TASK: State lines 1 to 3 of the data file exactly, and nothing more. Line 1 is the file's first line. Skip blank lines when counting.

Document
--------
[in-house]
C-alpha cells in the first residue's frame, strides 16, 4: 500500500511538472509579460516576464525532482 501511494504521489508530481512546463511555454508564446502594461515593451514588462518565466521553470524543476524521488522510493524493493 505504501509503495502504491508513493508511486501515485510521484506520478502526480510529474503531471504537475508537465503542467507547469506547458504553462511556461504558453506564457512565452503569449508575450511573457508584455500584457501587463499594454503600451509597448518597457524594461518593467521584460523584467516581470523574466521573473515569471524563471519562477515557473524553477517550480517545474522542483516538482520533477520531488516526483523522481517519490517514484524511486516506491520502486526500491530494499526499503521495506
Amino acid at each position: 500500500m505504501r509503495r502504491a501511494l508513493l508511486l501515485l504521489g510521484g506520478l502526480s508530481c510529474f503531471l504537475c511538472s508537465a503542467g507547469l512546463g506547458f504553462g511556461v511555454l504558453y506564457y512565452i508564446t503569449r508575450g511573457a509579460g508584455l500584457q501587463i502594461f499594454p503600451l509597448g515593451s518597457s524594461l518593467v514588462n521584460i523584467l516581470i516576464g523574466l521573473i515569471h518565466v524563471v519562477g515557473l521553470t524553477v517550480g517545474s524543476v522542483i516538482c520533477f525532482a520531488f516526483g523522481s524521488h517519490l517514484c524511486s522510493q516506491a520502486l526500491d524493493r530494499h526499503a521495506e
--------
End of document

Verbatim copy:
[in-house]
C-alpha cells in the first residue's frame, strides 16, 4: 500500500511538472509579460516576464525532482 501511494504521489508530481512546463511555454508564446502594461515593451514588462518565466521553470524543476524521488522510493524493493 505504501509503495502504491508513493508511486501515485510521484506520478502526480510529474503531471504537475508537465503542467507547469506547458504553462511556461504558453506564457512565452503569449508575450511573457508584455500584457501587463499594454503600451509597448518597457524594461518593467521584460523584467516581470523574466521573473515569471524563471519562477515557473524553477517550480517545474522542483516538482520533477520531488516526483523522481517519490517514484524511486516506491520502486526500491530494499526499503521495506
Amino acid at each position: 500500500m505504501r509503495r502504491a501511494l508513493l508511486l501515485l504521489g510521484g506520478l502526480s508530481c510529474f503531471l504537475c511538472s508537465a503542467g507547469l512546463g506547458f504553462g511556461v511555454l504558453y506564457y512565452i508564446t503569449r508575450g511573457a509579460g508584455l500584457q501587463i502594461f499594454p503600451l509597448g515593451s518597457s524594461l518593467v514588462n521584460i523584467l516581470i516576464g523574466l521573473i515569471h518565466v524563471v519562477g515557473l521553470t524553477v517550480g517545474s524543476v522542483i516538482c520533477f525532482a520531488f516526483g523522481s524521488h517519490l517514484c524511486s522510493q516506491a520502486l526500491d524493493r530494499h526499503a521495506e